Friday, March 27, 2015

My Journey by Olivia Chow

I received this book as a gift and because it is largely set in Toronto, I thought I would review it here even though it is not fiction (hey, my blog, my rules).

Olivia Chow is one of my political heroes, and a strong example of a quintessential Torontonian - an immigrant from a working-class background, very urban, very cosmopolitan, and very invested in community-based problem-solving and action. It was actually very frustrating to read her book now, after her anemic mayoral campaign, and see the kind of person we could have had in charge had she won.

I'm not generally into biographies or autobiographies, but this one was an easy enough read, with lots of intriguing anecdotes that are sure to be of interest to Toronto political junkies. Olivia basically knows everyone, so a lot of her accounts of parties and strategy sessions are a who's who of the Toronto left. I didn't find it to be irritating in a name-dropping way, however; Olivia seems genuinely interested in giving credit to the people around her for her successful campaigns.

The best parts of the book were when she talked about Jack Layton and their relationship. She manages to be emotional without being maudlin, and talks with startling honesty about her grief at his death and how it has affected her, and how she is dealing with it. She is unapologetically frank about their relationship, about both of their flaws and strengths; you can see how writing the book has been part of the healing process for her.

A lot of the issues that she has worked on through her career on city council and as an MP raised interesting discussions in my mind, but Olivia did not really get into them in the book; she talks about what happened but rarely touches on the why of it. This was my main objection to the book; I wanted to know more about why she is a progressive, why she takes the stances she does. I think that people of every political stripe decide to get into politics, so while that's an interesting thing about Olivia's development, what I really wanted was more analysis on her actual political views.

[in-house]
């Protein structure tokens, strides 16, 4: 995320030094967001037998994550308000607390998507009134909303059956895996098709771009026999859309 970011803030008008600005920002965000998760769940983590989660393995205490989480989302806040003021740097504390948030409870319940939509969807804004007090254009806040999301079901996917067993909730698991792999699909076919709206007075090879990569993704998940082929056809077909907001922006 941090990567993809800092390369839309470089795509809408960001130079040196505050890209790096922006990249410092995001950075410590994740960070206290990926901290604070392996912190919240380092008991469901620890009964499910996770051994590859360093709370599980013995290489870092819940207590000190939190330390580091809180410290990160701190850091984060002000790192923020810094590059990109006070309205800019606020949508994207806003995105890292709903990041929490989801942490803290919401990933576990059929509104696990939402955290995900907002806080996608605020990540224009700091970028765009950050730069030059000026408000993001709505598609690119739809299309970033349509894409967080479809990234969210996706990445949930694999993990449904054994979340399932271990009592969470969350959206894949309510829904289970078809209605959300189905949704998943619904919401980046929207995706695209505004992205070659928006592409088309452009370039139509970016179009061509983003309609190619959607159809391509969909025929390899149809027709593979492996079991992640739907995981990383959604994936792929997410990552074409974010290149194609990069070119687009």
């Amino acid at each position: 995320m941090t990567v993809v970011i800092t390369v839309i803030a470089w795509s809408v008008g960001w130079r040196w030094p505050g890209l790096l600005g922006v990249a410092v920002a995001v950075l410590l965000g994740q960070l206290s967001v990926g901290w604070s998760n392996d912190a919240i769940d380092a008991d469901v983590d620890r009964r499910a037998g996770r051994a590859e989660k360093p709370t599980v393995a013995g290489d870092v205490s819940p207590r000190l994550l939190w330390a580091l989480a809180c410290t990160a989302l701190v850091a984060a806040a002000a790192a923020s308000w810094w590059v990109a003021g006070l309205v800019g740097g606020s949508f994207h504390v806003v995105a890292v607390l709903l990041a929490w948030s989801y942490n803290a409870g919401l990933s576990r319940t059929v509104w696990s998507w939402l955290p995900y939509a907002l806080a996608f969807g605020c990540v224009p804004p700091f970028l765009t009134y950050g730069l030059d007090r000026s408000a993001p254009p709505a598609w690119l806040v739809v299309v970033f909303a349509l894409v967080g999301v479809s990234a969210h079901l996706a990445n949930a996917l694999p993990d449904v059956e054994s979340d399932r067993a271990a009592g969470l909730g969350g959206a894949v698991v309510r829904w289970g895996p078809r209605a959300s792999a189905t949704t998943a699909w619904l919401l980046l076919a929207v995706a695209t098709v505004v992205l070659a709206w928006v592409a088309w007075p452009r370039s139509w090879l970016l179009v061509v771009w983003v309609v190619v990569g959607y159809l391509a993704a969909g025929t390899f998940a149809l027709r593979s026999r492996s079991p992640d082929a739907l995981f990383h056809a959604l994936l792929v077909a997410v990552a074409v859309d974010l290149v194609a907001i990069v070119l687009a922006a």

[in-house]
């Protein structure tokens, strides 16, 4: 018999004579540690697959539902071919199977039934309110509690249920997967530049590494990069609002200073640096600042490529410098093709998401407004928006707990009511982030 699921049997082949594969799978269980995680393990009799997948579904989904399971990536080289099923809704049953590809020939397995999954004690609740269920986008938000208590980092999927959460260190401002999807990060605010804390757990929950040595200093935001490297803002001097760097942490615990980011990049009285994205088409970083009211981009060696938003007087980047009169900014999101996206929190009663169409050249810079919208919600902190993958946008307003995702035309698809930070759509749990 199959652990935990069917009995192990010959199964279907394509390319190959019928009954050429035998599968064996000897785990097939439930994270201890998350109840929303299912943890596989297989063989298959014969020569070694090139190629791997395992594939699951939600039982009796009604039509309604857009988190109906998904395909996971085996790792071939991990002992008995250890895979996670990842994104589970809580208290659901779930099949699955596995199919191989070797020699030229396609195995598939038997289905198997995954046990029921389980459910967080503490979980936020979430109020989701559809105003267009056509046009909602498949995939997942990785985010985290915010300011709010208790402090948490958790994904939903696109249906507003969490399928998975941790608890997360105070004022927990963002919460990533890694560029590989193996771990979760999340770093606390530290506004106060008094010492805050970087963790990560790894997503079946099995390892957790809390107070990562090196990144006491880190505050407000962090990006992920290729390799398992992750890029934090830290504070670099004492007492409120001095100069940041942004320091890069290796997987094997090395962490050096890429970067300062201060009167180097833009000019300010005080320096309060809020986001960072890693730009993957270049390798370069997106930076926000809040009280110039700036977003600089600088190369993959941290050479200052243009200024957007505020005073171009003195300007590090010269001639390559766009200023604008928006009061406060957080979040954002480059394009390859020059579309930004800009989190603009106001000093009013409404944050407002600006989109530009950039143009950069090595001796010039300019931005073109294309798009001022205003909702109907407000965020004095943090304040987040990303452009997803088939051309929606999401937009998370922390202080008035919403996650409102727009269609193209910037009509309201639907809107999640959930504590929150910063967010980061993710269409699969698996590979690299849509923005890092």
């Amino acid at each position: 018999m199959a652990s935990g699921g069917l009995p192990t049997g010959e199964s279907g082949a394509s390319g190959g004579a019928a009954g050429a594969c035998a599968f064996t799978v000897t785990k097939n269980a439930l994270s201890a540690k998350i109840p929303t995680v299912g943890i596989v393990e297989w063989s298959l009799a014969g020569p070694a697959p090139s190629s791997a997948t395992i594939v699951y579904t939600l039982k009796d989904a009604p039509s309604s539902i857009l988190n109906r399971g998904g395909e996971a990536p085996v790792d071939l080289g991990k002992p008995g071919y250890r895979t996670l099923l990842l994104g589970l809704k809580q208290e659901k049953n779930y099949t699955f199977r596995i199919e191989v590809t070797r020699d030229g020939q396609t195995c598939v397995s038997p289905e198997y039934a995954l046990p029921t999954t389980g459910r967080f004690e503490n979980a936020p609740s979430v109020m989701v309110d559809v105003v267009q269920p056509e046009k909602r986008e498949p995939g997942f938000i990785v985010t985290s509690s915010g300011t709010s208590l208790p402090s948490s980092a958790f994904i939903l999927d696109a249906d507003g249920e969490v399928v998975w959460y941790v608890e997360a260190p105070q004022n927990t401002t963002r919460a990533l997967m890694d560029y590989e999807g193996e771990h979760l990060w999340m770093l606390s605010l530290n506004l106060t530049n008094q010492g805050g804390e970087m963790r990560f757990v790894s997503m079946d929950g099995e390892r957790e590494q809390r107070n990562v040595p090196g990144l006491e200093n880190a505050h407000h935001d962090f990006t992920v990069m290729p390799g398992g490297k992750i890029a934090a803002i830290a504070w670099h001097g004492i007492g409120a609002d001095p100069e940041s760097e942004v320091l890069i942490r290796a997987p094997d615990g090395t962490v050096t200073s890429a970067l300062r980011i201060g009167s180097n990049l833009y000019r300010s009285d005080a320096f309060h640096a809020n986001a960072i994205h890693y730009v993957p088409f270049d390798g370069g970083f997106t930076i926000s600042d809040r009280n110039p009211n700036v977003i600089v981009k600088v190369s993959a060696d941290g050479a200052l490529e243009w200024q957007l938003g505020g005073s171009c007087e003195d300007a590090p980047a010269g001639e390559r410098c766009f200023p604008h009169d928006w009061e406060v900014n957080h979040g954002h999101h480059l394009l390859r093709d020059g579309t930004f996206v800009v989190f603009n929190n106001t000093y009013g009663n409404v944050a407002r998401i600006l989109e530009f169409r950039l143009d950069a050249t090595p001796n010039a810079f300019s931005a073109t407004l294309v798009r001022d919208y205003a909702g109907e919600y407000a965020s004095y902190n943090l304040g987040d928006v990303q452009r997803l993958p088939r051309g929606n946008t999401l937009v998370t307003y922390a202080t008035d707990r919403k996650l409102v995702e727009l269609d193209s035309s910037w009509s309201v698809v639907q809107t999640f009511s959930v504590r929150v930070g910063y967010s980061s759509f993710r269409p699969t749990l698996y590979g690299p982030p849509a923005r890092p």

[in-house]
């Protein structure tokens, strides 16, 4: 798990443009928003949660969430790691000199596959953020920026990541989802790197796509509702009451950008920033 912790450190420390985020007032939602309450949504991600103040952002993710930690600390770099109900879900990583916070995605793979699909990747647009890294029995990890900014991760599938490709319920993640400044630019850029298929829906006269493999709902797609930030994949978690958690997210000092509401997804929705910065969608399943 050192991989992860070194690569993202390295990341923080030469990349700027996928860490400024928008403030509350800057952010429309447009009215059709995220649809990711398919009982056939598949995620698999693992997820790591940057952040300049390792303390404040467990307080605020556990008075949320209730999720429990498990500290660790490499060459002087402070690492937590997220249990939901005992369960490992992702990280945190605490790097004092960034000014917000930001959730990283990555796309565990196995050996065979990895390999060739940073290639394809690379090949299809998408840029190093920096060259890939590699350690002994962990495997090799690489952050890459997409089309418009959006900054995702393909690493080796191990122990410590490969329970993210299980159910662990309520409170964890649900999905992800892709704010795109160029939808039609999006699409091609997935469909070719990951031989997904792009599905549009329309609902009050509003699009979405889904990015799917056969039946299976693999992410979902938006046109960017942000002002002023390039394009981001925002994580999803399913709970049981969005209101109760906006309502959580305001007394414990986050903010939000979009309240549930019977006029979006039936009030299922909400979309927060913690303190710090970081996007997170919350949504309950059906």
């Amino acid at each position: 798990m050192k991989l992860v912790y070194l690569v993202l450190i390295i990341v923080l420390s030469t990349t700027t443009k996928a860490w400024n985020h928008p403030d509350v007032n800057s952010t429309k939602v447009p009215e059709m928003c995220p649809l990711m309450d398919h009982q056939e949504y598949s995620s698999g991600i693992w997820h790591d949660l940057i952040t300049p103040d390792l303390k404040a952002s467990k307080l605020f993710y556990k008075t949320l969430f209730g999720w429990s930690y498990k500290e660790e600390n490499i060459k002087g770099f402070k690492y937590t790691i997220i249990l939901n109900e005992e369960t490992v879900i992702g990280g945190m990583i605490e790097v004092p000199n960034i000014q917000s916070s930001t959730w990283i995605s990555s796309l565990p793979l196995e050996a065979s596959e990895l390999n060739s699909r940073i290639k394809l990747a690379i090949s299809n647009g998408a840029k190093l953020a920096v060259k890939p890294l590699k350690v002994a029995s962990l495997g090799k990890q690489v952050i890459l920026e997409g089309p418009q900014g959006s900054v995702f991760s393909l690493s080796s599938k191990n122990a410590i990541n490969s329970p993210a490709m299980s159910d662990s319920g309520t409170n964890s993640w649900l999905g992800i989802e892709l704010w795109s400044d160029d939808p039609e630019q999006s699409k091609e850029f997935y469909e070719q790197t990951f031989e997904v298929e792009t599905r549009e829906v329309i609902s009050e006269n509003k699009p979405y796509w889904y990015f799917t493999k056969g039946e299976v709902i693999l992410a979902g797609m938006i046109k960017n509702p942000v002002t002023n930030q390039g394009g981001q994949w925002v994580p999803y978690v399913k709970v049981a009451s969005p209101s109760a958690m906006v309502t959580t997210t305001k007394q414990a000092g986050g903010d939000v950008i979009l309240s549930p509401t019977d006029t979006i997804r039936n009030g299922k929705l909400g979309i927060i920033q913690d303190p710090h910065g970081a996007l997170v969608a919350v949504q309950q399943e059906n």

Anyway, it was a lovely book, and I would recommend it to folks as both an interesting insight into Olivia and Jack's lives, and a piece of Toronto's political history. Four CN Towers out of five.

Friday, March 13, 2015

The Perpetual Ending by Kristen den Hartog

I have started to feel that perhaps I shouldn't read books while commuting to work, because crying on public transit tends to attract attention. This is the book that really made me start to consider this.

The story follows Janie, a woman who has moved from the Ottawa Valley to Vancouver to escape from the trauma of her family's past. The book is addressed mostly to Janie's twin, Eugenie, who died in childhood - although we don't find out exactly how until near the end of the novel. Janie is living with a man named Simon whom she loves, and who illustrates the children's stories that she writes. At the start of the book Janie gets a call from her father to tell her that her mother is dying, and to ask her to come home - and as she travels back she unwinds the story of her childhood.

Janie has never told Simon that she had a twin, nor that her parents are alive, so obviously he feels betrayed by this revelation and by her sudden decision to leave. It's so shocking to think that someone you love could have this huge part of themselves that they have never revealed to you; throughout the novel the reader starts to see how the trauma of Janie's life was so overwhelming that she basically repressed it completely. It leaks out through the children's stories, which are delightfully interspersed throughout the book, bursting with allegorical connections and insights into Janie's psyche.

The book is partially set in Toronto, as Janie and Eugenie's mother moves there with them for a key part of their childhood, away from their emotionally abusive and alcoholic father. There isn't a lot of detail about Toronto - this isn't a Toronto book per se - but the sense of coming from a small place to the big city is very clear, and the girls' first experiences on the subway etc. set up the differences in their personalities well. Moving marks the transitions in Janie's life clearly; after Eugenie's death, the family returns to the small town, and her life changes again. Her world becomes smaller.

There is a lot here about wishing in vain, about the paths chosen and how things could have been different. There is a lot, too, about love and its strangeness and unpredictability; how we think it will look a certain way but then it comes as something different. I loved the contrast of the three main partnerships in the novel: Janie/Eugenie, Janie/Simon, and Janie's parents (Lucy/him).

It's a beautiful book, I must say. I enjoyed it very much (but wish I hadn't read it on transit), although my one complaint is I would have liked to know more about Simon and the Simon/Janie relationship, as the conclusion feels (in my opinion) a bit rushed. But overall it was lovely and I would definitely read this author again.

Four CN Towers out of five.